Academic journal article Journal of the Royal Anthropological Institute

Scrounger, Worker, Beggarman, Cheat: The Dynamics of Unemployment and the Politics of Resistance in Belfast

Academic journal article Journal of the Royal Anthropological Institute

Scrounger, Worker, Beggarman, Cheat: The Dynamics of Unemployment and the Politics of Resistance in Belfast

Article excerpt

Introduction

Much recent discussion of domination and resistance stems from the stimulating and influential writings of Scott (1985; 1990) in which he criticizes neo-marxists for presenting powerless groups as the dupes of a dominant ideology. By contrast, Scott notes that such ideologies, and their related 'public transcripts', are most effective in binding the dominant group together. Subordinates pay lip-service to the pronouncements, exhortations and moral platitudes of the powerful, but are not taken in by them. Most of the time they do not express explicit opposition to the prevailing social order because the power of the latter makes this too dangerous, and thus engenders a forced acquiescence on the part of the weak. Social stability is therefore generated, not through a consensus of values but through unequal economic and political relationships. Open resistance only occurs in situations of crisis when material survival is at issue. According to Scott, the poor 'display an impressive capacity to penetrate behind the pieties and rationales of the rich' and they 'reject the denigrating characterisations the rich deploy against them' (1985: 304; see also Kerkvliet 1990; MacLeod 1987; and Willis 1977). The weak instead replace the self-serving picture presented by the wealthy with their own private, and very different, understandings. This 'hidden transcript' is articulated in private spaces and expresses both an alternative explanation for the way society is currently organized and blueprints for arranging society in a fairer way.

While not resisting openly, subordinates engage in covert forms of retaliation. Scott identifies three main types of such response to domination: criticism of the powerful for not fulfilling the promises (of assistance, work, gifts, safety, etc.) which validate inequality; hidden, alternative and oppositional understandings of power relations; and a host of actions (boycotts, quiet strikes, theft, malicious gossip, etc.) designed surreptitiously to subvert the prevailing order (1990: 18-19).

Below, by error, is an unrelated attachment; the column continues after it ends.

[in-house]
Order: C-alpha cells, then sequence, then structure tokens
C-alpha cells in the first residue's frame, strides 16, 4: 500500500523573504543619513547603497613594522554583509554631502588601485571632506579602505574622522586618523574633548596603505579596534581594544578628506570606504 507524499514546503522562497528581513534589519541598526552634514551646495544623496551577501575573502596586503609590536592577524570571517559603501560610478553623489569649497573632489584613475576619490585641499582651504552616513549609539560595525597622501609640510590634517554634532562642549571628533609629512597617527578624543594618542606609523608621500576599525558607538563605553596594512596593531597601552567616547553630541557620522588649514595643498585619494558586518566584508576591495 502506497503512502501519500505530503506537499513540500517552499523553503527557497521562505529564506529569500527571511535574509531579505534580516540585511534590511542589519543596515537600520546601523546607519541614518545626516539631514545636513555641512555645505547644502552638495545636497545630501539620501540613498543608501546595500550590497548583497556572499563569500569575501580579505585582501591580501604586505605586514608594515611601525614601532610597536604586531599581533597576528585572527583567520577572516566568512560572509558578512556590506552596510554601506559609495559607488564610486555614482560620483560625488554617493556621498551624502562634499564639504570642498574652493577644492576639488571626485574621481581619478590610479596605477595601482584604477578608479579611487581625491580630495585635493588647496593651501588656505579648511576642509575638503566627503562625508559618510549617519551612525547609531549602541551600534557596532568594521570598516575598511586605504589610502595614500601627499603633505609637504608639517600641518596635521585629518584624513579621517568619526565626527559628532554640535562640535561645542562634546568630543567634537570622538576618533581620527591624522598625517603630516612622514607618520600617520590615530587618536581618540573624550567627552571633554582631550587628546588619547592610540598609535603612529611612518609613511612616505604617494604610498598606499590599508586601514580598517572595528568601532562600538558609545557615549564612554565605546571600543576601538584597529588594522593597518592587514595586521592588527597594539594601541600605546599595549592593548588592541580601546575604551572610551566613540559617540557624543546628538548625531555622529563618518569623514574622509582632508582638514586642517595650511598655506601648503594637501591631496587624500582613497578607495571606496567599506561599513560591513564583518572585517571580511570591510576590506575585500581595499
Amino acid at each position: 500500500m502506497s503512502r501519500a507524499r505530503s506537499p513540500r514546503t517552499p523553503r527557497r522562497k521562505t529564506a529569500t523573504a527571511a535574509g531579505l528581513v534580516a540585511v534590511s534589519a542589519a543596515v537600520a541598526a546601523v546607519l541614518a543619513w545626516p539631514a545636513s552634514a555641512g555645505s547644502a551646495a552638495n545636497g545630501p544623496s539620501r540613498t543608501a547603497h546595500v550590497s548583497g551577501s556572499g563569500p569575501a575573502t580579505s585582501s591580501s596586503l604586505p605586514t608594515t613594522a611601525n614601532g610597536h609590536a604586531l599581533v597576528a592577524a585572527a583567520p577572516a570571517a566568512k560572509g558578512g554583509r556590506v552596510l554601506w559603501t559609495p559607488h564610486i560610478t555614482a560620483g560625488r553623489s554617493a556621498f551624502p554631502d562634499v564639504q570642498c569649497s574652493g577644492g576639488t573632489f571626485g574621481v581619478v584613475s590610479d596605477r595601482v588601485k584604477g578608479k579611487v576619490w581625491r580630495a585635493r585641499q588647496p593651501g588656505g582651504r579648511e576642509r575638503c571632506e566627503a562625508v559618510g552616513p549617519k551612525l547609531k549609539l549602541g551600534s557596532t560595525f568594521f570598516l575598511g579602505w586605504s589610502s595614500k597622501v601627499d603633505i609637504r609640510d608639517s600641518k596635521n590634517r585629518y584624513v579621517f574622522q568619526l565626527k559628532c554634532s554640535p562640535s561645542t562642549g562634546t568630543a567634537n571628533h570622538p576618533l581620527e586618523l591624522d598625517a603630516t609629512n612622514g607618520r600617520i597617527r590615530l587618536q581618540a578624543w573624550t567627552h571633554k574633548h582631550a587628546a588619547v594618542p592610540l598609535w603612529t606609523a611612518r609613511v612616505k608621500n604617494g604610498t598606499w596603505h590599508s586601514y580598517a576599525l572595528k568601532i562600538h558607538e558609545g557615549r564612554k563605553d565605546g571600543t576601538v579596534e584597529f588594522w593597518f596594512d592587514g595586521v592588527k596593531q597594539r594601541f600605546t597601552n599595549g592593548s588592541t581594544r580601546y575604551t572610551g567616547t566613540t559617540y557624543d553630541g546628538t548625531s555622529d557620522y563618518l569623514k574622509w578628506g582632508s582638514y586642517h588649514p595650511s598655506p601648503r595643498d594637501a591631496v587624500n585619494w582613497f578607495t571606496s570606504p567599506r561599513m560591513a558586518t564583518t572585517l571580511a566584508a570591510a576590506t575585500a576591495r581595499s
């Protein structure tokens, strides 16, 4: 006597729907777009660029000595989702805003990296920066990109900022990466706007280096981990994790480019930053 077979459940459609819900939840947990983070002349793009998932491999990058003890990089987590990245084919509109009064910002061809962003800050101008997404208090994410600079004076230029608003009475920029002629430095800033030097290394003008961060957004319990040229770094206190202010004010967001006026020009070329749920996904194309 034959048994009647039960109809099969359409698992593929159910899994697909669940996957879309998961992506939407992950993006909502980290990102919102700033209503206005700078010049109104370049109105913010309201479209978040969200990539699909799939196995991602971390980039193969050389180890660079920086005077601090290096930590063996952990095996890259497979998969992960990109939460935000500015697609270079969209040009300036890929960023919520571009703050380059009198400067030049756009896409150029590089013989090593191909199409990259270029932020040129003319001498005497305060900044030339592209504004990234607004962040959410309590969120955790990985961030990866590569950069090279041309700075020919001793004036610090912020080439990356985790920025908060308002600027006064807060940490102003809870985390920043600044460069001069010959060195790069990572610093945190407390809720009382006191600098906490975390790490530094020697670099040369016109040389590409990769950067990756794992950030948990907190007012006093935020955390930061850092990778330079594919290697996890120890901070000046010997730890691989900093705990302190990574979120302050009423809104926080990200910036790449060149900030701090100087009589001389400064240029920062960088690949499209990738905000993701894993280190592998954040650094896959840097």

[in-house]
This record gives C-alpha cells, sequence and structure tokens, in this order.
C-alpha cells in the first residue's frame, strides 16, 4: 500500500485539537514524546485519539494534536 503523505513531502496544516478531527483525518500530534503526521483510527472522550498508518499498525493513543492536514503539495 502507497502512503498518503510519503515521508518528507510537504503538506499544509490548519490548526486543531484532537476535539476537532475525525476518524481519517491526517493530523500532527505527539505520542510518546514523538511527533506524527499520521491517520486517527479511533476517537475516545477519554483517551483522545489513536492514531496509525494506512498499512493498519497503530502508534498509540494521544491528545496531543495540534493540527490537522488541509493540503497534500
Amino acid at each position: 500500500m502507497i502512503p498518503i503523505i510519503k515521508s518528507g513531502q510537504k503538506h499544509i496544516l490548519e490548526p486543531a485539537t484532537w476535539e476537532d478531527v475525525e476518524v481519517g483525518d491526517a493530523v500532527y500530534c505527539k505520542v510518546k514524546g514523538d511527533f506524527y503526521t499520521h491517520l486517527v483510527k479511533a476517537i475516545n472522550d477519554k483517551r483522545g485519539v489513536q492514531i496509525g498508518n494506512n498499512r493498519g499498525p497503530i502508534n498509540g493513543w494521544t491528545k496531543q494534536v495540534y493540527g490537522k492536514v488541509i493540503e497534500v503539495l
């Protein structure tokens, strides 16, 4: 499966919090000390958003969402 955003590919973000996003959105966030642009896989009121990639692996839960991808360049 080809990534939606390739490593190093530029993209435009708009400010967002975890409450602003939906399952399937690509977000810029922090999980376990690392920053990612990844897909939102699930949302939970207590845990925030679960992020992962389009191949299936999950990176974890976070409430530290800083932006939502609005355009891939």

None of these, however, describes accurately the reaction I found amongst long-term unemployed men in Belfast to the way workers dominate them by representing them as welfare 'scroungers'. In this article, therefore, I examine aspects of Scott's theory of power, domination and resistance by calling attention to a form of response to subordination that he does not consider. The discursive strategy followed by unemployed men in Belfast involves resisting the application of representations which cast them as 'scroungers' and 'cheats', but at the same time appropriating precisely these images so to describe other unemployed people. What appears to be resistance from one point of view becomes a form of co-operation from another, and what seems to be subordination in one context becomes an attempt at domination in another.

According to Scott, subordinate groups have only one orientation to the images and representations generated by the powerful: they resist them. But in the case to be described here, unemployed men adopt the language of the oppressor and use it for their own ends, and in so doing are themselves implicated in reproducing the structures of domination. In such a situation the simple notion that it is the powerful who create these images against which the weak rebel cannot be sustained because the latter are also directly involved in the process, even if it is not their intention to be so.

In my view, the principal reason Scott neglects to consider such a response is his emphasis on dominance and subordination as permanent attributes of fixed groups rather than as shifting features of situations. This makes it impossible to analyse that common circumstance in which domination and subordination are exercised at every level of a graded hierarchy, so that those who are subordinate in one context may become dominant in another. Moreover, his analysis of social formations as essentially consisting of two antagonistic groups parallels exactly his division of discourses into public and hidden transcripts. …

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